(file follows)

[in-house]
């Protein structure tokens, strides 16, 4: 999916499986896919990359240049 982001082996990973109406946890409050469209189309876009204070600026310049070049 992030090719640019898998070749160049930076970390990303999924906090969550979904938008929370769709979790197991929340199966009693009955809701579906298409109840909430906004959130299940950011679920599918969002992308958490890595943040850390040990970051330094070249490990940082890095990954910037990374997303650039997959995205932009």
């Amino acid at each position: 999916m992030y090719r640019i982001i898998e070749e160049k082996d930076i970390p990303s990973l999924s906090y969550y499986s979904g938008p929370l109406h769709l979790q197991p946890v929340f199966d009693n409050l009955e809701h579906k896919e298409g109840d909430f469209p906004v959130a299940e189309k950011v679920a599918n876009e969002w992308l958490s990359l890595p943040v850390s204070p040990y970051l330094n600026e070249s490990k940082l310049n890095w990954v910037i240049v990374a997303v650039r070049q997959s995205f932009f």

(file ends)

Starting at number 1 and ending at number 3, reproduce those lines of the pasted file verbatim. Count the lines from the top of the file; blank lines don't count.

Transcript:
[in-house]
């Protein structure tokens, strides 16, 4: 999916499986896919990359240049 982001082996990973109406946890409050469209189309876009204070600026310049070049 992030090719640019898998070749160049930076970390990303999924906090969550979904938008929370769709979790197991929340199966009693009955809701579906298409109840909430906004959130299940950011679920599918969002992308958490890595943040850390040990970051330094070249490990940082890095990954910037990374997303650039997959995205932009």
């Amino acid at each position: 999916m992030y090719r640019i982001i898998e070749e160049k082996d930076i970390p990303s990973l999924s906090y969550y499986s979904g938008p929370l109406h769709l979790q197991p946890v929340f199966d009693n409050l009955e809701h579906k896919e298409g109840d909430f469209p906004v959130a299940e189309k950011v679920a599918n876009e969002w992308l958490s990359l890595p943040v850390s204070p040990y970051l330094n600026e070249s490990k940082l310049n890095w990954v910037i240049v990374a997303v650039r070049q997959s995205f932009f």